25 Formalism Certainty, Mystery, and the Classroom Mathematics rests upon the foundation of logic which exists necessarily. Mathematics is a game played according to certain simple rules with meaningless marks on paper. 25

26 Enter Logic If the foundations of mathematics are not self- evident, upon what are they based? Logic: The science of the most general laws of truth (Frege). Certainty, Mystery, and the Classroom26

27 Examples of Axioms Axiom of the empty set: Axiom of extensionality: Certainty, Mystery, and the Classroom27

28 Some Axioms are less Self-Evident Axiom of infinity: – There exists a set having infinitely many members. Axiom of choice – Given any set of pair-wise disjoint non-empty sets, call it X, there exists at least one other set that contains exactly one element in common with each of the sets in X. Certainty, Mystery, and the Classroom28

29 Gottlob Frege (1848 – 1948) The first to dedicate himself to building the foundation of arithmetic upon logic. Certainty, Mystery, and the Classroom What are numbers? What is the nature of arithmetical truth? 29

30 What is one? Certainty, Mystery, and the Classroom30

31 David Hilbert (1862 – 1943) Hilbert is the founder of mathematical formalism. Hilberts problems. Mathematics is a game played according to certain simple rules with meaningless marks on paper. Certainty, Mystery, and the Classroom31

32 Bertrand Russell (1872 – 1970) The fact that all mathematics is symbolic logic is one of the greatest discoveries of our age; and when this fact has been established, the remainder of the principles of mathematics consists in the analysis of symbolic logic itself. Certainty, Mystery, and the Classroom One of the greatest logicians of all time. Coauthored (with Alfred North Whitehead) Principia Mathematica (1910-1913) in an effort to set mathematics on a solid foundation. Gödel addressed the decidability of propositions of Principia. 32

33 Principia Mathematica (1910 -1913) 23 rd most influential non-fiction work of the 20 th century. An unreadable masterpiece. Certainty, Mystery, and the Classroom33

34 Objections to Formalism While formalism remains the party line in mathematics, it has suffered at least four major objections: Of these, we will discuss the latter two. – Kurt Gödel's Incompleteness Theorems. – The unreasonable effectiveness of mathematics. Certainty, Mystery, and the Classroom34

35 Kurt Gödel (1906 – 1978) Perhaps the greatest logician of all time. Wrote, On formally undecidable propositions of Principia Mathematica and related systems in 1931....a consistency proof for [any] system... can be carried out only by means of modes of inference that are not formalized in the system... itself. Certainty, Mystery, and the Classroom35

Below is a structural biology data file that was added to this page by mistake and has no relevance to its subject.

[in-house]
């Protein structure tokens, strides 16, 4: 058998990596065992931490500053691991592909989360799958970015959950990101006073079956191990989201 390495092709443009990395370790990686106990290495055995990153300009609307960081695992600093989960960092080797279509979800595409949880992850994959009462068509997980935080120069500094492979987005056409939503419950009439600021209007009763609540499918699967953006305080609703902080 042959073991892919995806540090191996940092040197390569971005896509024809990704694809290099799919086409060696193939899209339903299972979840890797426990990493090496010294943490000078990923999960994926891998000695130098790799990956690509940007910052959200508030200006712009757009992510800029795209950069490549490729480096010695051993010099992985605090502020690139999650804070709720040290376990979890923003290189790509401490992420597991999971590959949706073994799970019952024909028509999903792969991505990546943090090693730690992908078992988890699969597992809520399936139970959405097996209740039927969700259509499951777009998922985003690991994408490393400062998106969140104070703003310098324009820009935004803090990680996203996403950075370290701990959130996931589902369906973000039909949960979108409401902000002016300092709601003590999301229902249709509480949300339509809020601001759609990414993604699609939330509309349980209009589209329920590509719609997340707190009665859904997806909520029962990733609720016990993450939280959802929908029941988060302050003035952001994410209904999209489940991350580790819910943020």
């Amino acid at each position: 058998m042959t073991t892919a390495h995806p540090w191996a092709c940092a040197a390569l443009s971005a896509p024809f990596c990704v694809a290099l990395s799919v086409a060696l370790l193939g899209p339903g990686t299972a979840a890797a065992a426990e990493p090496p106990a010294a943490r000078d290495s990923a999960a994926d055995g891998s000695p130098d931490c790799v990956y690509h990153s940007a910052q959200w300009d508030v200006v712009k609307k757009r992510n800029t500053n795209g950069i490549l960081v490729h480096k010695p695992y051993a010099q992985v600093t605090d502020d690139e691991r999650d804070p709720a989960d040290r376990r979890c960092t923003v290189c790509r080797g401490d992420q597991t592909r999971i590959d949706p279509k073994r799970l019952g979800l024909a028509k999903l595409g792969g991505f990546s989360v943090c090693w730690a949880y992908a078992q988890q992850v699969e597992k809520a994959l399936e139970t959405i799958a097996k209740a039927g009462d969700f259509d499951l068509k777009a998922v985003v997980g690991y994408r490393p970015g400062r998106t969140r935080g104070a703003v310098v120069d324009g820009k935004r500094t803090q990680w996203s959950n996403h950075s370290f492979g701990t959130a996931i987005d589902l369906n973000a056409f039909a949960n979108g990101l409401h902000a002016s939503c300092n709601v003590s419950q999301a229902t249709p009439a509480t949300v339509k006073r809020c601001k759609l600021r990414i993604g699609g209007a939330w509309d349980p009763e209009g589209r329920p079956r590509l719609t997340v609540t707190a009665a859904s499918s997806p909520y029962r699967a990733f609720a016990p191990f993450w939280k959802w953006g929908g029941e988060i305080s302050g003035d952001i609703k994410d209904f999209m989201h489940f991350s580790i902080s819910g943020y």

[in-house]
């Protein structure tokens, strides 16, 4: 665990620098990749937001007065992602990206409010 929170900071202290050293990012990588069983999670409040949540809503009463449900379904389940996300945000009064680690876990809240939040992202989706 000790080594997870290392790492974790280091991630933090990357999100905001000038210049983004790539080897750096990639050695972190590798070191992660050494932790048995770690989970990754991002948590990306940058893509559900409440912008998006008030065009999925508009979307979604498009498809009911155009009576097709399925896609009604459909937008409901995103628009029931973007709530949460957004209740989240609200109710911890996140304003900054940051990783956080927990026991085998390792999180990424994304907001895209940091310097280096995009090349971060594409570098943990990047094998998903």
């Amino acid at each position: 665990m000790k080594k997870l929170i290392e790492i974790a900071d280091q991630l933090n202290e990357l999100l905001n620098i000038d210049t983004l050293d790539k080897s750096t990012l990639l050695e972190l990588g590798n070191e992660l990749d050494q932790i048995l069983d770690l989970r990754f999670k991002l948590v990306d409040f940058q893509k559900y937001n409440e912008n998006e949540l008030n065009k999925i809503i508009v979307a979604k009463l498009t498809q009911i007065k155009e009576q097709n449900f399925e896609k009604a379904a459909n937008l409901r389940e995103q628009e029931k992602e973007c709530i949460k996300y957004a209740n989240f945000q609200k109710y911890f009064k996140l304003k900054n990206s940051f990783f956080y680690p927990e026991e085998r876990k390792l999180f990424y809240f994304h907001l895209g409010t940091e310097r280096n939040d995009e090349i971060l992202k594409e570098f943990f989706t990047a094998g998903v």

36 Incompleteness in Logicomix Certainty, Mystery, and the Classroom36

37 The 2 nd Incompleteness Theorem Theorem: For any self- consistent recursive axiomatic system powerful enough to describe the arithmetic of the natural numbers: Certainty, Mystery, and the Classroom – If the system is consistent, it cannot be complete. – The consistency of the axioms cannot be proven within the system. 37

38 Eugene Wigner (1902 – 1995) Nobel prize in Physics, 1963 The miracle of the appropriateness of the language of mathematics for the formulation of the laws of physics is a wonderful gift, which we neither understand nor deserve. Certainty, Mystery, and the Classroom38

39 The Unreasonable Effectiveness Mathematics is unreasonably effective in its descriptions and predictive explanations of the physical world. The enormous usefulness of mathematics in the natural sciences is something bordering on the mysterious. Not everyone agrees. – What is meant by effective? – What is reasonable effectiveness? Certainty, Mystery, and the Classroom39

40 Bertrand Russell on … I wanted certainty in the kind of way in which people want religious faith. I thought that cer- tainty is more likely to be found in mathematics than elsewhere. But I discovered that many math- ematical demonstrations, which my teachers ex- pected me to accept, were full of fallacies, and that, if certainty were indeed discoverable in mathematics, it would be in a new field of mathematics, with more solid foundations than those that had hitherto been thought secure. Certainty, Mystery, and the Classroom40

41 … the end of Formalism But as the work proceeded, I was continually reminded of the fable about the elephant and the tortoise. Having constructed an elephant upon which the mathematical world could rest, I found the elephant tottering, and proceeded to cons- truct a tortoise to keep the elephant from falling. But the tortoise was no more secure than the elephant, and after some twenty years of very arduous toil, I came to the conclusion that there was nothing more that I could do in the way of making mathematical knowledge indubitable. Certainty, Mystery, and the Classroom41